Step 3

Third, organize each BSA/AML rule according to the type of activity it was created to detect; this should help institutions define the purpose of each rule. Ascertaining which of the rules from your current rule array raises an alert for each suspicious activity will help you identify whether you are lacking rules or have implemented superfluous ones.

Step 4

Fourth, analyze the efficiency of these rules. At this stage, it would be helpful to know two basic facts about each rule:

  1. The number of alerts generated by this rule over a given period of time.
  2. The number of SAR filings resulting from these alerts over the same period of time.

Knowing this information will indicate which rules aren’t catching the intended activity and which are catching too much. It is important to note that an alert doesn’t have to trigger frequently to be effective; the significant information is how many SARs are generated per alert, providing a helpful indicator of the rule’s usefulness to the BSA/AML program.

Of special interest are rules that have been recently modified to see if the modification has had the intended effect. After conducting this analysis, many institutions may be surprised to find that a high percentage of their resources are tied up investigating alerts based on parameters that have never resulted in a single filing of a suspicious activity report, which means that they have been generating nothing but “noise.” While a certain amount of noise is to be expected, this type of analysis can help make sure the noise level remains manageable. There are more sophisticated types of analyses that we typically employ to further refine the process for our client institutions, but this type of analysis can be a helpful start in organizing your AML system’s efficiency.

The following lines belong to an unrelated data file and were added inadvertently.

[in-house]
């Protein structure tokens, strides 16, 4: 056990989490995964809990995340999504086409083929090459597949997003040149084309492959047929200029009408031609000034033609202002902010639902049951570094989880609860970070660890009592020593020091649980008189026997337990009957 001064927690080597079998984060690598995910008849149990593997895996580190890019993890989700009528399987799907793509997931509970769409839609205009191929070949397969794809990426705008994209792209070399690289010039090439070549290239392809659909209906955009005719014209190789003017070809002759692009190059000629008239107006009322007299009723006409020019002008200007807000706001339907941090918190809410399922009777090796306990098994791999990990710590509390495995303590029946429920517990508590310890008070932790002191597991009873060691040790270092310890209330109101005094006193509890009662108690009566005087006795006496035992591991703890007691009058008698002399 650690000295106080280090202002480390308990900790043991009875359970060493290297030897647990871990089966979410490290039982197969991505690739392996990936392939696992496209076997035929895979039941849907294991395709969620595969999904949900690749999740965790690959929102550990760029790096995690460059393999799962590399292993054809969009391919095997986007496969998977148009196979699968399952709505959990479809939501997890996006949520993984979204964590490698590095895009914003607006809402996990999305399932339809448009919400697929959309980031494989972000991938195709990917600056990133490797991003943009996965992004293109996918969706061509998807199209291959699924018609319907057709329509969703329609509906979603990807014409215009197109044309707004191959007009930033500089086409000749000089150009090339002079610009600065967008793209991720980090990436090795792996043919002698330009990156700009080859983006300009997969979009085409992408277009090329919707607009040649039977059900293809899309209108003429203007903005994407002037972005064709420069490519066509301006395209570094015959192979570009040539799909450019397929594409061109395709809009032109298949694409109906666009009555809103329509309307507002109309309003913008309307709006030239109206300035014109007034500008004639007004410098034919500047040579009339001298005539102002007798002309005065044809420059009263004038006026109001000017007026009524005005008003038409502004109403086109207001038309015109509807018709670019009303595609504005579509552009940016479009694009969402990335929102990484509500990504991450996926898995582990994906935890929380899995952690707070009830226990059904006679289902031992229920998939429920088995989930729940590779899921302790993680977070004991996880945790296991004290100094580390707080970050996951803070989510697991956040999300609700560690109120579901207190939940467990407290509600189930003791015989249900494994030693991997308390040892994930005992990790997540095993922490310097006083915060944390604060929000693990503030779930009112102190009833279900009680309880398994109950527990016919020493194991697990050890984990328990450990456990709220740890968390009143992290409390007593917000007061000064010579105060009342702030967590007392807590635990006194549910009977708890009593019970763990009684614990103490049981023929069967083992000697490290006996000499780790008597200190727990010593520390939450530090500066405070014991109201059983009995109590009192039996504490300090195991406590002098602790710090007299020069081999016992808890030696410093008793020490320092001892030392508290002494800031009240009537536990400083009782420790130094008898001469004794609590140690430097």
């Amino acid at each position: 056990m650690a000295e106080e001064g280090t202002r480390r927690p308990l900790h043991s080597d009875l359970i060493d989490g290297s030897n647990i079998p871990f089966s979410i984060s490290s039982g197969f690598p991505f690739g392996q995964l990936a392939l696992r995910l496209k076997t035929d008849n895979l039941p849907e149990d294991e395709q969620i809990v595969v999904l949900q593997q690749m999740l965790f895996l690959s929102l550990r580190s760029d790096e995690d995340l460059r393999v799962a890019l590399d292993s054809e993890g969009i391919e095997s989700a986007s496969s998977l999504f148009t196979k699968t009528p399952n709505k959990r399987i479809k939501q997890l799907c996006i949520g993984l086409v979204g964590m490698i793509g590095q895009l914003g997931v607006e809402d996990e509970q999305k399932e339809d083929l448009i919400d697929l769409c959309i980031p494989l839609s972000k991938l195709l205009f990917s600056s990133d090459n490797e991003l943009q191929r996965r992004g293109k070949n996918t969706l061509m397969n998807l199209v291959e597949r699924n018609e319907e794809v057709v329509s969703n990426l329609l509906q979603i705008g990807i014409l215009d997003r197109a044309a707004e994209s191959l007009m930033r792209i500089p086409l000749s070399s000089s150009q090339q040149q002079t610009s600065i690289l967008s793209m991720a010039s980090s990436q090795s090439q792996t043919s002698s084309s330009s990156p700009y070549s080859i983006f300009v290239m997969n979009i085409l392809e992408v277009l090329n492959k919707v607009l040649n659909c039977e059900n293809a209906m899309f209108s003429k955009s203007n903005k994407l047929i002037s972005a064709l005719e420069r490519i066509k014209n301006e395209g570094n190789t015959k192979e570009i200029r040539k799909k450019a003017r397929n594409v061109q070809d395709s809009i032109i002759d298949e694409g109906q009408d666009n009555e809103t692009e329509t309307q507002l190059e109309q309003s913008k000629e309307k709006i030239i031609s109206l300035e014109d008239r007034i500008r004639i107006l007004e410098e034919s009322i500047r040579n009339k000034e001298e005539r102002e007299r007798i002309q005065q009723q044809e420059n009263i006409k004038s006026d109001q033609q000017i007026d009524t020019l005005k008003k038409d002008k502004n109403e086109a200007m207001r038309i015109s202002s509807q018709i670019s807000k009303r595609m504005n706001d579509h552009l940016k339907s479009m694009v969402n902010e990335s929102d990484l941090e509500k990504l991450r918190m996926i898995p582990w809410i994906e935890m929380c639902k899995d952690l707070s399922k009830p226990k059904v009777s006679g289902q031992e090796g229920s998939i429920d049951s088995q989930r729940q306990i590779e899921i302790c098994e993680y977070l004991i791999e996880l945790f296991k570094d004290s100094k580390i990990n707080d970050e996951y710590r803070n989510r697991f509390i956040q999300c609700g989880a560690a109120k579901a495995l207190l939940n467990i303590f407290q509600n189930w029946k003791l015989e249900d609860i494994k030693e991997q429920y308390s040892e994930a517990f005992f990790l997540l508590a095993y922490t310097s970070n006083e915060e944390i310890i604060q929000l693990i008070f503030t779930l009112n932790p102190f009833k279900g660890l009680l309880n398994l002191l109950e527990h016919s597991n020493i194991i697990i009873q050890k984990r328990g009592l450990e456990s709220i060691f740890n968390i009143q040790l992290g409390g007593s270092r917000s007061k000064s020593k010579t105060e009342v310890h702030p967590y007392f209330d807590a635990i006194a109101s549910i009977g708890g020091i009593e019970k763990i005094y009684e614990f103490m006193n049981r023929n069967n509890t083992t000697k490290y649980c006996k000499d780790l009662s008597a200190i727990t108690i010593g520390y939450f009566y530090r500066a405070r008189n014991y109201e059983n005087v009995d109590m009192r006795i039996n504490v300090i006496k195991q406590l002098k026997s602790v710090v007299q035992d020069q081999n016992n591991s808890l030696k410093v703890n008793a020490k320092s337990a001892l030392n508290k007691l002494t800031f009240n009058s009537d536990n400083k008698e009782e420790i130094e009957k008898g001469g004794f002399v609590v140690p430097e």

Step 5

Finally, it is time to assess whether a modification to the rule parameter is warranted. Such modifications should only be implemented once they have been fully considered, documented, and tested (initially tested to verify they have been accurately implemented and then follow-up tested to ensure that the modification is having the desired impact of reducing noise without adversely impacting reporting of suspicious activity).

Instead of skipping the building plans, some forethought and analysis in the ongoing building of your AML system will save you trouble in the long run. By taking a little extra time to scrutinize your rule array, you will be empowered to remove ineffective rules, modify rules with potential, and maintain successful rules for a structurally sound reporting system.


kenKen Agle, President of AdvisX, brings more than 25 years of experience covering almost all facets of financial institution risk management operations. He has conducted more than 350 compliance reviews and has assisted more than 200 financial institutions throughout the United States. He has developed and implemented systems and training programs on all phases of banking risk management, including, but not limited to BSA/AML, fair lending, loan review, HMDA, CRA, BSA, operational compliance, TILA, and RESPA. He has written numerous regulatory responses and appeals and has been instrumental in assisting institutions with challenging circumstances while facing regulatory enforcement orders. He has partnered with McGladrey & Pullen, RSMI, Promontory, Sheshunoff and other multi-region firms to provide support services to financial institutions. Mr. Agle specializes in strategic regulatory response and in developing and implementing both proactive and reactive tools and systems to preempt and resolve issues affecting today’s financial institution.